By Dorothy Day
The Catholic Worker, November 1961, 2, 8.
Summary: Laments that schools take up too much of children’s time, depriving mothers “help from her community.” Urges reading, especially the scriptures, the psalms in particular. Is encouraged that the encyclical Mater et Magistra encourages cooperatives. Thinks the U.S. policy toward Cuba is counterproductive. (DDLW #787).
May God bless those who have done us good and helped feed and shelter all those who come to us each month. We haven’t begun to thank all who answered our Fall appeal. Several of the young fellows around the place have been busy writing acknowledgements, and there are many of the letters which I wish to answer personally, so I stack them all in a drawer in my desk, and do some every day. If people who write me personally do not hear from me at once, please excuse it and know that I do enjoy writing letters and will answer during the coming month when I will be staying home instead of doing so much speaking.
Fr. McSorley of the Paulists told me once that I should go where I was invited so this last month I have spoken at six colleges, one graduate school (Putney), at the Meeting School at Rindge, New Hampshire, at a Unitarian Church, to two groups of the Christian Family movement, to some Young Christian Workers, to a Serra [sic] Club and to a Newman Club, and at a communion breakfast of an Altar and Rosary society. It was a crowded month of going and coming, around the East, and at the beginning and end of it I had the joy of visiting my daughter and grandchildren in Vermont.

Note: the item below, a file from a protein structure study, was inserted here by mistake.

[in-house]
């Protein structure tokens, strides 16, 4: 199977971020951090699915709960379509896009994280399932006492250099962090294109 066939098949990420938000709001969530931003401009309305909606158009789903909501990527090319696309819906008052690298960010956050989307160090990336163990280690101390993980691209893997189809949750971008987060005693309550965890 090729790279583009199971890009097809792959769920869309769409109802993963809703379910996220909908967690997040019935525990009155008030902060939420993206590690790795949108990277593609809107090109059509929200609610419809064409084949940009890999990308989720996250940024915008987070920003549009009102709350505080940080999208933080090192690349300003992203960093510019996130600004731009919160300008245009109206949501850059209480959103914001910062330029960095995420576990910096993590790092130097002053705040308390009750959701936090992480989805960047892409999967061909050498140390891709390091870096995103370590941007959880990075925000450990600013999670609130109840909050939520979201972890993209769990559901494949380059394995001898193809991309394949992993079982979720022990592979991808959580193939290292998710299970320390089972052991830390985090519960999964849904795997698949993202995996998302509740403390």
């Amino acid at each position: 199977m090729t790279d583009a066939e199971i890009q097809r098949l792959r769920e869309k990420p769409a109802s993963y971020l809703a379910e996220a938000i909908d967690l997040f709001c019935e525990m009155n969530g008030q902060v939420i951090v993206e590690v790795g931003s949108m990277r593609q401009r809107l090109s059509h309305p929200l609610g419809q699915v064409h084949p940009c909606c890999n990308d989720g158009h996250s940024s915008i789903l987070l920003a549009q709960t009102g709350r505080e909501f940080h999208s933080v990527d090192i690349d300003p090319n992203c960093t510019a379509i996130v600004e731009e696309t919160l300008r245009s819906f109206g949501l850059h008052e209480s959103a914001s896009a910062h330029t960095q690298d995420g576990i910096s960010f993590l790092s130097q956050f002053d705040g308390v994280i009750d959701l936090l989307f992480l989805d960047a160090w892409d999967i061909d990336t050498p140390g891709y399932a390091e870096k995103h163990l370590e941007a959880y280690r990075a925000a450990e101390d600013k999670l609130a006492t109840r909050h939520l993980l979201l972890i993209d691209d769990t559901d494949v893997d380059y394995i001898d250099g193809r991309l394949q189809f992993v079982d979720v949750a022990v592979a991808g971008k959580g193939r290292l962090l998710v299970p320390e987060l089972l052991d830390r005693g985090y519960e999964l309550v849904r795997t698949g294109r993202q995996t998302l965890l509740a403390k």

While there I was examining Nickie’s catechism book in which he was supposed to write answers to questions at the end of the chapter studied. He wrote about Atom and Eve being put out of the garden of Eden, and to the question as to when did God make man, he answered succinctly “Last.” And why love God? “Because He made me.”
I continue to think that children are overcrowded with homework and have too long hours in school. Tamar’s children leave at seven-fifteen in the morning (the boys getting up early to bring in the wood and milk the cow and put the cow, heifer and steer into the field). They get home at four-fifteen and have to sit down to homework. Eric, thirteen, was tearing his hair over a paper he was required to write, five thousand words on mental health! The four older children spend hours looking up things in the encyclopedia and in written homework and book reports.
Certainly children do not have much time to be part of the home under our present school system. The public and parochial schools both claim all the waking hours of children. Friday night is given over to studying catechism, Saturday morning is given over to catechism classes and Sunday morning to Mass. Which leaves Saturday afternoon for a football game and Sunday afternoon for more homework. Which leaves a mother of nine children with very little help from her community. In spite of this schedule however, Sue will get a batch of bread in the oven and help with the supper and Becky will iron dresses for the five girls going to school. But life is too much of a rush even in the country.
St. Jerome wrote, “Let sleep creep over you holding a book, and let the sacred page receive your drooping face.”
“Reading is the oil that keeps the lamp burning.” With the guidance of a priest some of the young people in town have had Scripture classes last month. Abbe Bouyer’s “Meaning of Scripture” is a wonderful introduction to the Bible. When I spoke at St. Anselm’s, Mary Perkins Ryan gave me her latest translation of his work “Introduction to Spirituality,” in page proofs and I am looking forward to reading that. Notre Dame Univ. press brings out his work.